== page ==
Day By Day

Thursday, October 12, 2006

The Collapse of Scientific Authority -- Politicizing Death Counts

There is a great deal of discussion over the recent Lancet article reporting a study by politically-motivated medical researchers at Johns Hopkins which, on the basis of cluster surveys, concluded that between 2003 and 2006 Iraq experienced about 655,000 "excess deaths", the vast majority of which were due to violence.

The same team issued a similar report in 2004, with the avowed intent of influencing the presidential election of that year, claiming 98,000 excess deaths, four times greater than the official UN statistics for that year. Here's the Reuters report on the latest Hopkins study. Here is the 2004 Hopkins study. Here is the official UN report for 2004.

It seems that the Hopkins group inflated their estimates for political effect in 2004, using a mode of analysis (cluster sampling) that lends itself to such manipulation [what counts is how you define and choose the clusters to be sampled]. This calls into question the current figures, also admittedly released in order to influence elections.

Megan McArdle over at Jane Galt's desk tries to put these statistics into some context. She cites the death rates for other, much more vicious, conflicts like the American Civil War and WWII. Read it here, and note her comments relating to the generally low quality of statistical work done in the field of public health here.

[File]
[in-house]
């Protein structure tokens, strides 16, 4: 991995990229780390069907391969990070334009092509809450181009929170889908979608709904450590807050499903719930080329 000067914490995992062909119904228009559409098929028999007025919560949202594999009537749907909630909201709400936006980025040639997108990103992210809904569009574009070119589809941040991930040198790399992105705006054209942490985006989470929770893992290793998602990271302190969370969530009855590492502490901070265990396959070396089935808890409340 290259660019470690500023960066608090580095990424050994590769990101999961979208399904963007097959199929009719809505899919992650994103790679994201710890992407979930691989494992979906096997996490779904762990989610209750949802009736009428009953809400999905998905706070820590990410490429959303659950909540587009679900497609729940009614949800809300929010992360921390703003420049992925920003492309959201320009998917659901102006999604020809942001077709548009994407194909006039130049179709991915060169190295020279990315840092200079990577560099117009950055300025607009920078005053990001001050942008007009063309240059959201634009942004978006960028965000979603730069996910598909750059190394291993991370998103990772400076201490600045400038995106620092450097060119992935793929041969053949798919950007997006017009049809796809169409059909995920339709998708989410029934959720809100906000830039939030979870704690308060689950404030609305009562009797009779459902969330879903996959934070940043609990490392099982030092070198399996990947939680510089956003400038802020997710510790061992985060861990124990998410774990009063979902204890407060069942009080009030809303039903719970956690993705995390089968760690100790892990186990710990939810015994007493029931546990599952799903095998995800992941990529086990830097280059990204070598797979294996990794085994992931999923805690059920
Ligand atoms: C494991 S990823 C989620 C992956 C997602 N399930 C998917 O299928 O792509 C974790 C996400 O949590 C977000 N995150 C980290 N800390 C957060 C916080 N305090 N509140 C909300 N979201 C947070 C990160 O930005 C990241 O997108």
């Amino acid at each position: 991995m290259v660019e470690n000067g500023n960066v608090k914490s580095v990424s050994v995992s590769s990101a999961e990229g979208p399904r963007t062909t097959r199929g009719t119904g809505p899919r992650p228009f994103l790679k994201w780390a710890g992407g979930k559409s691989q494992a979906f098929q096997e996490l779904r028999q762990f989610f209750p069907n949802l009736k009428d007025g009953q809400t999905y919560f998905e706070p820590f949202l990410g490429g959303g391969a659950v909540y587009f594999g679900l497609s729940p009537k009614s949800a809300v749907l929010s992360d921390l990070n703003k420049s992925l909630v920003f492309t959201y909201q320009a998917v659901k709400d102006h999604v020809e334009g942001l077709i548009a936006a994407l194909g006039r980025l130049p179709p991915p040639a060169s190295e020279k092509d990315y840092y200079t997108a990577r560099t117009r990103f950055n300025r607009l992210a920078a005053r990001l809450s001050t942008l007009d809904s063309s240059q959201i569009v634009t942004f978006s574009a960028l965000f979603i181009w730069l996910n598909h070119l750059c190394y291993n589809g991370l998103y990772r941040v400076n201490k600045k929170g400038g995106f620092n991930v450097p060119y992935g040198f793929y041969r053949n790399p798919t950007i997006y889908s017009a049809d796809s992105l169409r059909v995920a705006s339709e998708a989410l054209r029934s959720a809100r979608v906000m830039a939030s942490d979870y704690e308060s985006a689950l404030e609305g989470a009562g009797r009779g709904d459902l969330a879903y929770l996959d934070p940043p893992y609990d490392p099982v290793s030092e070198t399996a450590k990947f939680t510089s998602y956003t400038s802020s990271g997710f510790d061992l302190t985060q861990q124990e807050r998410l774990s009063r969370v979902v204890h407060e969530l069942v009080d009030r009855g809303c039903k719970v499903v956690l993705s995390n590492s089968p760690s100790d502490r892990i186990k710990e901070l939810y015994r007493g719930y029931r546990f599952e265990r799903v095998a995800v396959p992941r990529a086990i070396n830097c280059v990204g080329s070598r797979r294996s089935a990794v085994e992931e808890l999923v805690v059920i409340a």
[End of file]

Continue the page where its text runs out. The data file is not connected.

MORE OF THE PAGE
Tom Barnett provides another, perhaps more useful, comparison. The UN estimates that during the entire occupation excess deaths in Iraq total to less than 50,000. This is a terrifying figure, but it is less than the annual number of excess estimated deaths the UN claimed during the sanctions regime put in place after the first gulf war, and it pales in comparison with the number of deaths inflicted on the Iraqi and other neighboring populations by Saddam's military and police actions. [here]

In other words, horrific as they are, the current level of excess deaths is a decided improvement over what went before. This in no way excuses them, but it does serve to put things into context, especially regarding Colin Powell's "china shop" metaphor.

The point is that Iraq was broken long before Dubya's invasion, and we are now on the long hard path toward fixing it.

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